« Reply #235 on: March 17, 2013, 08:11:53 PM »
I was wondering about that also, Keith. I never thought to ask Jason about that, in connection with the first pattern for the frame transition casting. I'm pretty sure he told me the pattern for the first casting--now Ichabod crane car counterweight--was foam. I wonder if there's maybe some sort of vibratory process used to compact sand that doesn't rely as much on pressure.

Jason M Lamontagne

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Re: WW&F No. 11 - Official Work Thread
« Reply #236 on: March 17, 2013, 10:23:16 PM »
I believe they use the chemical-set sand.  It is vibrated into to mold and self sets in several hours.  Enterprise Foundry in Lewiston does this; that's where I learned about it. 

No 9's first frame casting was lost foam.  The pattern, made by the foundry, cost more than the casting; total cost around $5000.  I wasn't pleased with porosity in places, but what condemned it was dimensional in nature... It never made it to the radiograph we were requiring, so we don't know how extensive that porosity really was.  We didn't pay anything for that casting. 

The one we're using cost around $6k.  It was also a foam pattern, but not lost foam.  It was made, packed and withdrawn like a wood pattern.  It appears that this foundry did not use self-setting sand because the corners are not crisp but rather rounded over and beaten looking. 

See ya
Jason

Bernie Perch

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Re: WW&F No. 11 - Official Work Thread
« Reply #237 on: March 18, 2013, 12:12:16 AM »
In my above post I mentioned that a representative from Behler took the pattern to the foundry and oversaw how it was placed in the sand.  I have no idea concerning the process.  I talked to Bob Kimmel about the costs and these are 10 years ago prices.  The patterns cost a little over $5,000.  The rough castings were about $600 and machining the castings was about $1500.  The castings were not perfectly smooth and I don't think they were checked for porosity because they are not in a high stress area.  The metal was a special alloy mix to tolerate the heat in this area.

Bernie.

Rick Sisson

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Re: WW&F No. 11 - Official Work Thread
« Reply #238 on: April 05, 2013, 12:31:32 AM »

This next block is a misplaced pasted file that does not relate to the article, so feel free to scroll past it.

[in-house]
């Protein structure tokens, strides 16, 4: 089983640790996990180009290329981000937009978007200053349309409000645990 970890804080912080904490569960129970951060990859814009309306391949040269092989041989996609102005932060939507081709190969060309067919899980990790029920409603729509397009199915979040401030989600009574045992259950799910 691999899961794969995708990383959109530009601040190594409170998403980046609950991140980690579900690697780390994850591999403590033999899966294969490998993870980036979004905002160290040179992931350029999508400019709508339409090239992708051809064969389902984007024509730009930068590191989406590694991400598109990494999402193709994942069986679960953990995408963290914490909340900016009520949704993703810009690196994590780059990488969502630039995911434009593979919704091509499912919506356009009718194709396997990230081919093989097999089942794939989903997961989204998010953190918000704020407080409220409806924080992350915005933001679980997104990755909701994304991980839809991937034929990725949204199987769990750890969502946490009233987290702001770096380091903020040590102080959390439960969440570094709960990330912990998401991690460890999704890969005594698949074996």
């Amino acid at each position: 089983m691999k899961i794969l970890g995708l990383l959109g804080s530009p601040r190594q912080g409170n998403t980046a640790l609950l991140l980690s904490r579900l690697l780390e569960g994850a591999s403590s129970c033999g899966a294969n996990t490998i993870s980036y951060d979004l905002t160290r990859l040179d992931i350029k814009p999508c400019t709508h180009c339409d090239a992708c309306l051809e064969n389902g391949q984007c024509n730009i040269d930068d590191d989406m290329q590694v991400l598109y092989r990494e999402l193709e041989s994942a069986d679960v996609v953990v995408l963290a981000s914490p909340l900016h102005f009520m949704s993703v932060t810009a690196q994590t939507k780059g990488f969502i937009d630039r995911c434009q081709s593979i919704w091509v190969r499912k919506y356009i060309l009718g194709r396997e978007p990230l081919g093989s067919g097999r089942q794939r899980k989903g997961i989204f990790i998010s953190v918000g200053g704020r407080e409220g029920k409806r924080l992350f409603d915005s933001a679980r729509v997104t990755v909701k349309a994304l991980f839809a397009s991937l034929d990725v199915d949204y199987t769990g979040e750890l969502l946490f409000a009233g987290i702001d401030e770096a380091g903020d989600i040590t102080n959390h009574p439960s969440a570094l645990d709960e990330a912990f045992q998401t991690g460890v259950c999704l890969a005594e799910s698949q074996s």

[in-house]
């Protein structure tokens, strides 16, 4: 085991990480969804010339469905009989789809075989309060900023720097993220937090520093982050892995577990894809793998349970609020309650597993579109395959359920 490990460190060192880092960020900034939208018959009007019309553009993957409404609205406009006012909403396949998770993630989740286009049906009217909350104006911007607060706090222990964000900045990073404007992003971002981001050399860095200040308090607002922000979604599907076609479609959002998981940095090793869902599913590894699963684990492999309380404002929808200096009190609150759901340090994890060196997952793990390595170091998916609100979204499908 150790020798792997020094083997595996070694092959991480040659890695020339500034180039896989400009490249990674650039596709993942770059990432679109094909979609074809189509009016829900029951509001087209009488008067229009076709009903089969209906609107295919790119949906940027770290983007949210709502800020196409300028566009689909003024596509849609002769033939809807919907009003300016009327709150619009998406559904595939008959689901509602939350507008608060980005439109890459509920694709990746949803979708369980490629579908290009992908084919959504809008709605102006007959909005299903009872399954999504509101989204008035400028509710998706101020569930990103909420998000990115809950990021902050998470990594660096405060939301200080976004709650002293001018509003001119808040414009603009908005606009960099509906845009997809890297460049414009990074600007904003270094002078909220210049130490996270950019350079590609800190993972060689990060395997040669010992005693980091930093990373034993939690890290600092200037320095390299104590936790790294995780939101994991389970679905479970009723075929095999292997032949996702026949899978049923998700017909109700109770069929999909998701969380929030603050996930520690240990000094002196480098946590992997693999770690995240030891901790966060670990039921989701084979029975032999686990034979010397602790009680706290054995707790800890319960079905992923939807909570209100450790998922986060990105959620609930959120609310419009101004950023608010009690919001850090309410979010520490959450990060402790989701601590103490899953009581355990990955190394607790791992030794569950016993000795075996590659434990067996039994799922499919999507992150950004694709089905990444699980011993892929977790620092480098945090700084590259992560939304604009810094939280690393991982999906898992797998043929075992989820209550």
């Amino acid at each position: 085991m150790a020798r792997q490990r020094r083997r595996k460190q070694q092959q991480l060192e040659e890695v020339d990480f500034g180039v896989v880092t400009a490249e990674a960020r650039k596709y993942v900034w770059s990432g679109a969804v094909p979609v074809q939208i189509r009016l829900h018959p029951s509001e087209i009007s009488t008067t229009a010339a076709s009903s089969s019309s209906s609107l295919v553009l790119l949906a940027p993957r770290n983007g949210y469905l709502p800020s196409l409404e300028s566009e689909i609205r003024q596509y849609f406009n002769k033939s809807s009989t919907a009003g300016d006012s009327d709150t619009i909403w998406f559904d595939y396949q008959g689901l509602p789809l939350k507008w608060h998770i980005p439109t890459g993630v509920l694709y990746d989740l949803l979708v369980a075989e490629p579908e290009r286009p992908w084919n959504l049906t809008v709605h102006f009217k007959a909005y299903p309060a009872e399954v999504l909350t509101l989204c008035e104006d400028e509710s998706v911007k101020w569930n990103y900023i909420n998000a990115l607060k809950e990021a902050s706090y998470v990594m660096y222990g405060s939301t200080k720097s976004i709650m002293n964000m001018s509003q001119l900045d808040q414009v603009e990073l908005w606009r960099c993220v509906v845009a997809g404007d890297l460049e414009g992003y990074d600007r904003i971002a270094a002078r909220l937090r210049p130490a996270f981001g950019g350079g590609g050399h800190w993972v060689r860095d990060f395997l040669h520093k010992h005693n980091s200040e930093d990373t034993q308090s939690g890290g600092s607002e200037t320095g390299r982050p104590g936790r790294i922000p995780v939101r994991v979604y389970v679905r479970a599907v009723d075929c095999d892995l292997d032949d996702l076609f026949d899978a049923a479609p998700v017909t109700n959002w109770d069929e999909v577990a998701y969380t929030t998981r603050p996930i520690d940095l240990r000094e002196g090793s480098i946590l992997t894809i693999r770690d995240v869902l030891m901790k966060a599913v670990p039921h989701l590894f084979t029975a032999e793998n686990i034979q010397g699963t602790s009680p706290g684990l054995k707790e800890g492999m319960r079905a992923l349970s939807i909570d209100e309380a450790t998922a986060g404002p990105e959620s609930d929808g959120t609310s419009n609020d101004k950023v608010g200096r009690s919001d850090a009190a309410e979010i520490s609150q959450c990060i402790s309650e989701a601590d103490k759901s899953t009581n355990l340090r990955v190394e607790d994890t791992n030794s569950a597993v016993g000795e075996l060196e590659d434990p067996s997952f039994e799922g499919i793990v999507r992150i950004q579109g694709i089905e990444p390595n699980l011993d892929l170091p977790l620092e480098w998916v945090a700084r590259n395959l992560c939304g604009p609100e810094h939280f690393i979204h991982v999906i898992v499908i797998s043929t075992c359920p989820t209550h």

I've been learning how to model number 11's cylinder/saddle casting in TurboCad using the detailed drawings developed by Jason. First, I modeled the cores:


The cores are: red - exhaust, green - live steam, light blue (and underneath dark blue) - main lightener, tan - frameway, brown - cylinder bore, dark blue steam port, darker green - outer lightener. My model represents only one quadrant of the complete assembly - the left and right cylinders are identical and formed from the same molds; the individual castings are symetric fore and aft, so only one half is modeled.
Then I encapsulated the cores with the casting outer shell:


I then subtracted the cores from the outer shell to represent the final casting with voids where the cores had been, and then I split the casting into 5 pieces so I could inspect the inside of the casting at various points, as you can see in the picture. You can not see the interior details unless the casting is opened up.
Finally, I sent the CAD file to a 3D printing company called Shapeways, and 5 days later the UPS guy brought me little plastic pieces!


My design is on the Shapeways web site and you can see the model here:
http://www.shapeways.com/model/952269/cylinder-study-2be.html?li=my-models&key=15c6a8ee31134438744f6510c95a0906

If you click on the right arrow or the shaded cube the model will revolve for you. You can actually follow the live staem and exhaust passages as the model revolves.

After I had studied the 3D printed parts for quite some time, I found a small number of errors that were hard to find in my CAD model even when I could see them in the plastic model.

I started this effort last fall - it took quite some time to become familiar with 3D modeling with the TurboCad software and quite a while to become comfortable with Jason's design.

I'm currently working on the outer shell molds and I am trying to get some more parts to the 3D printer soon. This is a very complicated casting and it hasn't been easy to get my arms around it, so to speak.
« Last Edit: April 05, 2013, 12:35:09 AM by Rick Sisson »

Steve Smith

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Re: WW&F No. 11 - Official Work Thread
« Reply #239 on: April 05, 2013, 01:33:08 AM »
Thank so much, Rick, and congratulations. That is impressive, in all respects! That it is difficult and time consuming to comprehend, even with the aid of such wonderful technology as Turbo Cad, shows so well what a complicated casting it is. The old time pattern makers and other foundry people sure had to be good at visualization, along with a bunch of other skills.